By playing down the report’s findings and dismissing the investigation as “much ado about nothing” that “lasted not a month and not a year and cost U.S. taxpayers millions of dollars,” Moscow is now trying to appeal to U.S. President Donald Trump and his administration to repair the bilateral relationship.

Immediately after the release of the Mueller report, the Russian embassy in Washington published its own rebuttal titled “The Russiagate Hysteria: A Case of Severe Russophobia.” It is a compilation of Russian and U.S. official statements related to the special counsel’s investigation, as well as numerous news articles covering Russian meddling in the 2016 election campaign.

The document is structured under subtitles referring to:

  • “examples of hysteria;”
  • “groundless accusations;”
  • “Russophobia;”
  • “attacks on Russian diplomats;”
  • “demonization of the [Russian] Embassy;”
  • "spy mania” and “persecution of the Russian press.”

In the brief conclusions, the Russian embassy declares that the “Russian meddling” was just fake news.

​"Almost three years have passed from the first fake news that appeared in American media on the subject of ‘Russian meddling’ and ‘collusion,’ which were first launched to discredit Donald Trump candidacy and then to sabotage his agenda, including efforts to stabilize Russian-U.S. relations,” the report says. It ends with an appeal to “our American partners to finally disavow these allegations and join efforts to repair the damage to bilateral relations, for the sake of our peoples and global security.”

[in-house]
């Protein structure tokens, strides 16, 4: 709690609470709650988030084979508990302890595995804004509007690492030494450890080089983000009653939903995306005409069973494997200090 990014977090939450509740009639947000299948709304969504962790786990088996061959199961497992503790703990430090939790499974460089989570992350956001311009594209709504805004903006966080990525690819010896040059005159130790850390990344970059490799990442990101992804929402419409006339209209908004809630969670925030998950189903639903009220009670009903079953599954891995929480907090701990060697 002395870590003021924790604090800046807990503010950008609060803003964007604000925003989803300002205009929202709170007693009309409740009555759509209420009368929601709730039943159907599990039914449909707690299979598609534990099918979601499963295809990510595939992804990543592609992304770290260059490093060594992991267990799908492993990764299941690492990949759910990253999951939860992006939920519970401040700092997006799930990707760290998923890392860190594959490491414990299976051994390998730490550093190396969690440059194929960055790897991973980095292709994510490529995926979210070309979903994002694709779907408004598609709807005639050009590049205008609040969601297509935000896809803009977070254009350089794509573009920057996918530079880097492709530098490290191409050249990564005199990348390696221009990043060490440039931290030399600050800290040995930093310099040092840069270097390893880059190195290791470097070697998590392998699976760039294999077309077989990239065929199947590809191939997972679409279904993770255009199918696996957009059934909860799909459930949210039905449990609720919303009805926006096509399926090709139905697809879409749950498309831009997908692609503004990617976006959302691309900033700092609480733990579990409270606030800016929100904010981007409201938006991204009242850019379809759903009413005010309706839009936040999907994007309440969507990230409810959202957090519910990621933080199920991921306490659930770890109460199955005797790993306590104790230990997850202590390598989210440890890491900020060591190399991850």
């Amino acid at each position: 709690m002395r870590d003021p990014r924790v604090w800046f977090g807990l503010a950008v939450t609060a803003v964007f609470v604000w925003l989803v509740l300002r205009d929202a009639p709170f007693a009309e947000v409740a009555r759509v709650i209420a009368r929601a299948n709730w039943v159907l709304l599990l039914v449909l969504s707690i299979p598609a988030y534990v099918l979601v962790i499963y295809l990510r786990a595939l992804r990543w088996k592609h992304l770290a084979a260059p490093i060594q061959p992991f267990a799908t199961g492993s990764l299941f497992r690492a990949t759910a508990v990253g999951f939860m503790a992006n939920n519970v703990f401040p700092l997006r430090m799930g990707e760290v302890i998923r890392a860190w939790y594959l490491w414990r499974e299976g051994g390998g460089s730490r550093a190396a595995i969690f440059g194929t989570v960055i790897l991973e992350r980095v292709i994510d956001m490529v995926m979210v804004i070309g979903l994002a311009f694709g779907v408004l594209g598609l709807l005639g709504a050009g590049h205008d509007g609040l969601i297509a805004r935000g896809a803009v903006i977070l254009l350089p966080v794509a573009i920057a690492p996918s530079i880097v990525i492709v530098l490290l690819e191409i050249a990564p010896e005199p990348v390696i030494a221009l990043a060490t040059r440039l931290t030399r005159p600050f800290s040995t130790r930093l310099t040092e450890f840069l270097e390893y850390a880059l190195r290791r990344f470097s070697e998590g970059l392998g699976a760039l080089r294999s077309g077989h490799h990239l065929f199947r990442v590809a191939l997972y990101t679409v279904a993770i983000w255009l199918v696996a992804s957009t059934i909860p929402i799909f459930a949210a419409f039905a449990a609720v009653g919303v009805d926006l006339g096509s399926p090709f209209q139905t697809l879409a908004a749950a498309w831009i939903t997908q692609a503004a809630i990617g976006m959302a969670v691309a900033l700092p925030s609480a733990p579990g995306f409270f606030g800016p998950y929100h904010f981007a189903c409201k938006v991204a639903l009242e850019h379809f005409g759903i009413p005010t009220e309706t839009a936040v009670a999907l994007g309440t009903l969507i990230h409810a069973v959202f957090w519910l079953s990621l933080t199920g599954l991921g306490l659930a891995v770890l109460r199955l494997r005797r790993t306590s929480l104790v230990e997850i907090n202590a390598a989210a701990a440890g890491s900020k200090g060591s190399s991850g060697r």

Again, improving bilateral relations appear to be Russian officials’ main goal, as the U.S. Special Counsel’s report determined that “[t]he Russian government interfered in the 2016 U.S. presidential elections in sweeping and systematic fashion.”

The head of the State Duma’s Foreign Affairs Committee, Leonid Slutsky, also expressed concern about bilateral relations and, at the same time, doubt that there was “real and true evidence of all of these absurd accusations.” He said that “Russophobia and fakes have turned into a widespread tool both in the domestic political struggle in Washington and for promoting United States’ interests abroad.”

With relations between the U.S. and Russia still at a low point, it would appear Russian efforts to undermine the 2016 U.S. presidential election have backfired, a result of a miscalculation by the Kremlin. The Russian authorities have often claimed that the notion of “collusion” was only invented to prevent President Trump from improving relations with Moscow.